ENSO Alert System Status: El Niño Advisory
10 September 2015 NOAA
EL NIÑO/SOUTHERN OSCILLATION (ENSO) DIAGNOSTIC DISCUSSION issued by CLIMATE PREDICTION CENTER/NCEP/NWS and the International Research Institute for Climate and Society
Synopsis: There is an approximately 95% chance that El Niño will continue through Northern Hemisphere winter 2015-16, gradually weakening through spring 2016. During August, sea surface temperature (SST) anomalies were near or greater than +2.0oC across the eastern half of the tropical Pacific (Fig. 1). SST anomalies increased in the Niño-3.4 and Niño 3-regions, were approximately unchanged in the Niño-4 region, and decreased in the Niño-1+2 region (Fig. 2). Large positive subsurface temperature anomalies persisted in the central and east-central equatorial Pacific during the month (Fig. 3), with the largest departures exceeding 6oC (Fig. 4). The atmosphere remained coupled to the anomalous oceanic warmth, with significant low-level westerly wind anomalies and upper-level easterly wind anomalies persisting from the western to east-central tropical Pacific. Also, the traditional and equatorial Southern Oscillation Index (SOI) were again negative, consistent with enhanced convection over the central and eastern equatorial Pacific and suppressed convection over Indonesia (Fig. 5). Collectively, these atmospheric and oceanic anomalies reflect a strong El Niño….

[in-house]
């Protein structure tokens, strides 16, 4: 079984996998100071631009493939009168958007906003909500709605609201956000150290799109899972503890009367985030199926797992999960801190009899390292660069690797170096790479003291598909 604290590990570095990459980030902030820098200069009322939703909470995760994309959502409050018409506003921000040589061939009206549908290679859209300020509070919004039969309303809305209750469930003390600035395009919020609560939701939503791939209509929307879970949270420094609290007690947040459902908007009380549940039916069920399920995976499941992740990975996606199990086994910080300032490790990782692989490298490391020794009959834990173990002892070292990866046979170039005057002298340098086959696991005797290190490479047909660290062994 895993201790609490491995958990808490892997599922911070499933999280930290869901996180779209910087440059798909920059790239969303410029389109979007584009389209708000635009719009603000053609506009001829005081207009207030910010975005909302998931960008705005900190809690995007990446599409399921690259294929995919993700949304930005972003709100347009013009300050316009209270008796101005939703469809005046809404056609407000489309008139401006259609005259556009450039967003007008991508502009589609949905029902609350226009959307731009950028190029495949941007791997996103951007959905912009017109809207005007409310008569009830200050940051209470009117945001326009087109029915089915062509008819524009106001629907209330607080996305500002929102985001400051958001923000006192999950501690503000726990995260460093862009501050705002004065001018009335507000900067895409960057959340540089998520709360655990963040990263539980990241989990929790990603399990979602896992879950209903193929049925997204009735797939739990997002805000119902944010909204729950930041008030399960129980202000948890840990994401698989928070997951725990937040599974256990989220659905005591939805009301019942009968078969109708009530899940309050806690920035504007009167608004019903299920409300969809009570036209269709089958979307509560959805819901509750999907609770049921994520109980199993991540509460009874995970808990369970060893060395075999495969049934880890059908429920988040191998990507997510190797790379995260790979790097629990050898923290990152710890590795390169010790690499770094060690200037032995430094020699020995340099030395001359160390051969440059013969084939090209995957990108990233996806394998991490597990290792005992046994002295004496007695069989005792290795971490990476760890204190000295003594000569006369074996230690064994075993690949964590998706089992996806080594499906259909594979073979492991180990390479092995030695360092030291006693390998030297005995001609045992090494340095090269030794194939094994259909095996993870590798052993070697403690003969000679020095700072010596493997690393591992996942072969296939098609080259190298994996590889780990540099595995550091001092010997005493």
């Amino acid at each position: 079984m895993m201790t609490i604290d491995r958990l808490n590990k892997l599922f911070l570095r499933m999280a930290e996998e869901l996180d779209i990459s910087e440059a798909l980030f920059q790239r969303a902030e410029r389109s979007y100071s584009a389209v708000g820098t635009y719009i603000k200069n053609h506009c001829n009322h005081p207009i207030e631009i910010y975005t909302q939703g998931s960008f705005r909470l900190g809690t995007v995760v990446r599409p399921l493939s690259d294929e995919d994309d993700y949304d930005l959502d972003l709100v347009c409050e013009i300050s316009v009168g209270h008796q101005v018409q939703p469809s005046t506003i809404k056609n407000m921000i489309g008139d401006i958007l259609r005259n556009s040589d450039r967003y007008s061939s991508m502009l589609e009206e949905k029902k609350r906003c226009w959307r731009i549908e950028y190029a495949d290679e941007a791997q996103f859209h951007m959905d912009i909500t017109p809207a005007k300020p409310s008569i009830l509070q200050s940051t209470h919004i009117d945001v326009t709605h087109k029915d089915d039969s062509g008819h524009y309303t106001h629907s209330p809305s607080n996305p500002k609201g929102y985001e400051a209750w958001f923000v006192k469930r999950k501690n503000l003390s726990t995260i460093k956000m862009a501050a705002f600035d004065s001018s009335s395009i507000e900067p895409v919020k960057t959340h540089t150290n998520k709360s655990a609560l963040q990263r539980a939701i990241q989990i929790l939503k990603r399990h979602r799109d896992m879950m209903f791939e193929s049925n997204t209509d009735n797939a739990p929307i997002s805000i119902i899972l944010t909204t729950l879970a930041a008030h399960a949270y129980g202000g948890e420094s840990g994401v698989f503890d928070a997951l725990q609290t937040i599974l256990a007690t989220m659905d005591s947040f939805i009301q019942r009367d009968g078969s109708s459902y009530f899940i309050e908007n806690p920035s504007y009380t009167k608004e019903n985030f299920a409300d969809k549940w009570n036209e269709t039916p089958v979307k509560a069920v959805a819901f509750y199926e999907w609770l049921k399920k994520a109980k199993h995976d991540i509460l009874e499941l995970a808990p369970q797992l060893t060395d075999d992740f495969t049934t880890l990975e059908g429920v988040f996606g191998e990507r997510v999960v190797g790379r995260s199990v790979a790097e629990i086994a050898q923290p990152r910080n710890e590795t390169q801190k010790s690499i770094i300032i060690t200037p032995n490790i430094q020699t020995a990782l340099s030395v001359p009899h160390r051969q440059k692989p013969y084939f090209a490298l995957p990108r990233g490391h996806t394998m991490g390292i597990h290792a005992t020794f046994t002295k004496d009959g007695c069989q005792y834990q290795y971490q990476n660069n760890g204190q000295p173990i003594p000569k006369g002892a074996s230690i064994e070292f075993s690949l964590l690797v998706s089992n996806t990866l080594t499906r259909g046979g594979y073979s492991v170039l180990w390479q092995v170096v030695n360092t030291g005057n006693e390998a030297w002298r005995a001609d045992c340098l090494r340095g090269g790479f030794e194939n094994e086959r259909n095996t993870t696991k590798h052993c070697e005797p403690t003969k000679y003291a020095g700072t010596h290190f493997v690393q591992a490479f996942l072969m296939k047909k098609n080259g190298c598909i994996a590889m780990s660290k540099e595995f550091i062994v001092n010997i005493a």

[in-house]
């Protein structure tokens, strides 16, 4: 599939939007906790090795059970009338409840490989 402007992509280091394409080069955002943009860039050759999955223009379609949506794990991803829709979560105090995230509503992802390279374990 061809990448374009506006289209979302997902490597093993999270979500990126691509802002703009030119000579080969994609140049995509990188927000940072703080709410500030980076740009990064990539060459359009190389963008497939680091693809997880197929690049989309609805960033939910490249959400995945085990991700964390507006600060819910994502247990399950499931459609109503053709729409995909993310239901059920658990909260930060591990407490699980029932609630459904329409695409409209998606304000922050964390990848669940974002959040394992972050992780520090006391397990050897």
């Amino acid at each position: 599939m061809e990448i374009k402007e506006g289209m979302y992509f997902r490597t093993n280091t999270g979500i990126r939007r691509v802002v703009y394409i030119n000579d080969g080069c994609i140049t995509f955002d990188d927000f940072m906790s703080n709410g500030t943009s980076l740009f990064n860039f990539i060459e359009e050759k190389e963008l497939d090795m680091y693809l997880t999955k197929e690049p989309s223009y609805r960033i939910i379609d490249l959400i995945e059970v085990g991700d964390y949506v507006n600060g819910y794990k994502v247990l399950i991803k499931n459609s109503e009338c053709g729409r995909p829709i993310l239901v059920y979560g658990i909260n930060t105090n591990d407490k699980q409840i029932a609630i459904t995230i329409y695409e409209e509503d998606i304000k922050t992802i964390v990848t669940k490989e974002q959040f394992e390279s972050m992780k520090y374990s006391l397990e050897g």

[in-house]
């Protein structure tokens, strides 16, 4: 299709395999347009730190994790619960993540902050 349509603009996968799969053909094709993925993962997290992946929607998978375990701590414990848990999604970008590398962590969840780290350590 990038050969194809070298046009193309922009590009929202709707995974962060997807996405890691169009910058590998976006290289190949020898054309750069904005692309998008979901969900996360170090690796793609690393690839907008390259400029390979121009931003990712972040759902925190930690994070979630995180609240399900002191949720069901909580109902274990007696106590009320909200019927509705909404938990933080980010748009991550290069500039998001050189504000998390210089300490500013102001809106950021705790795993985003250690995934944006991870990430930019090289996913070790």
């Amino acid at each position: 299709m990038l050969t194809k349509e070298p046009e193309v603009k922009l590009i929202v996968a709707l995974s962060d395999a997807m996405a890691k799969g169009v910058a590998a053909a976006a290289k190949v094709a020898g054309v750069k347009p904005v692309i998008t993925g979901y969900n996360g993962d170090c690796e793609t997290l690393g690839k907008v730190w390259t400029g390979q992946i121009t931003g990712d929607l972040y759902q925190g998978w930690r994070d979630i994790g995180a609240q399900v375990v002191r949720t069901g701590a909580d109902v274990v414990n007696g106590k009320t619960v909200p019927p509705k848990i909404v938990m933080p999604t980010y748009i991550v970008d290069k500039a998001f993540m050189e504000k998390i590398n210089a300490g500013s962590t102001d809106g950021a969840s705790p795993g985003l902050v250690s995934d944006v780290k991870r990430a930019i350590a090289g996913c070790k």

By Rong-Gong Lin II September 10, 2015 LA Times
El Niño is on track to become one of the most powerful on record, strongly suggesting California could face heavy rainfall this winter, climate scientists say. But El Niño still hasn’t sealed the deal, and there still needs to be a dramatic change in the winds in the Pacific Ocean if it is to be as strong as it might be, said Bill Patzert, climatologist for NASA’s Jet Propulsion Laboratory in La Cañada Flintridge. “It’s still very impressive, but it’s a marathon with an El Niño,” Patzert said. “At 20 miles, do you hit the wall? Or do you pick up the pace?” At this point, El Niño is strong and could be even stronger than the 1997-98 event, which brought heavy rain and deadly flooding and mudslides across California, and gave the south of the state double its rainfall and the mountains double the snowpack. The latest government El Niño forecast, issued by the National Weather Service’s Climate Prediction Center on Thursday morning, said that computer models unanimously favor a strong El Niño, and that there is a 95% chance that El Niño will continue through the winter — essential if California is to benefit from increased rainfall as the state experiences its fourth year of punishing drought. “The present El Niño is already one of the strongest on record and is expected to strengthen further through the late fall or early winter months,” said Daniel Swain, climate scientist with Stanford University. “At this juncture, the likeliest outcome for California is a wetter-than-average winter.” California has already been feeling the effects of El Niño, with an increased number of hurricanes in the eastern Pacific that have sent intense storms over California this summer. El Niño is a factor in the rising humidity and scattered thunderstorms over the Southland this week, which have arrived from the remnants of Hurricane Linda…..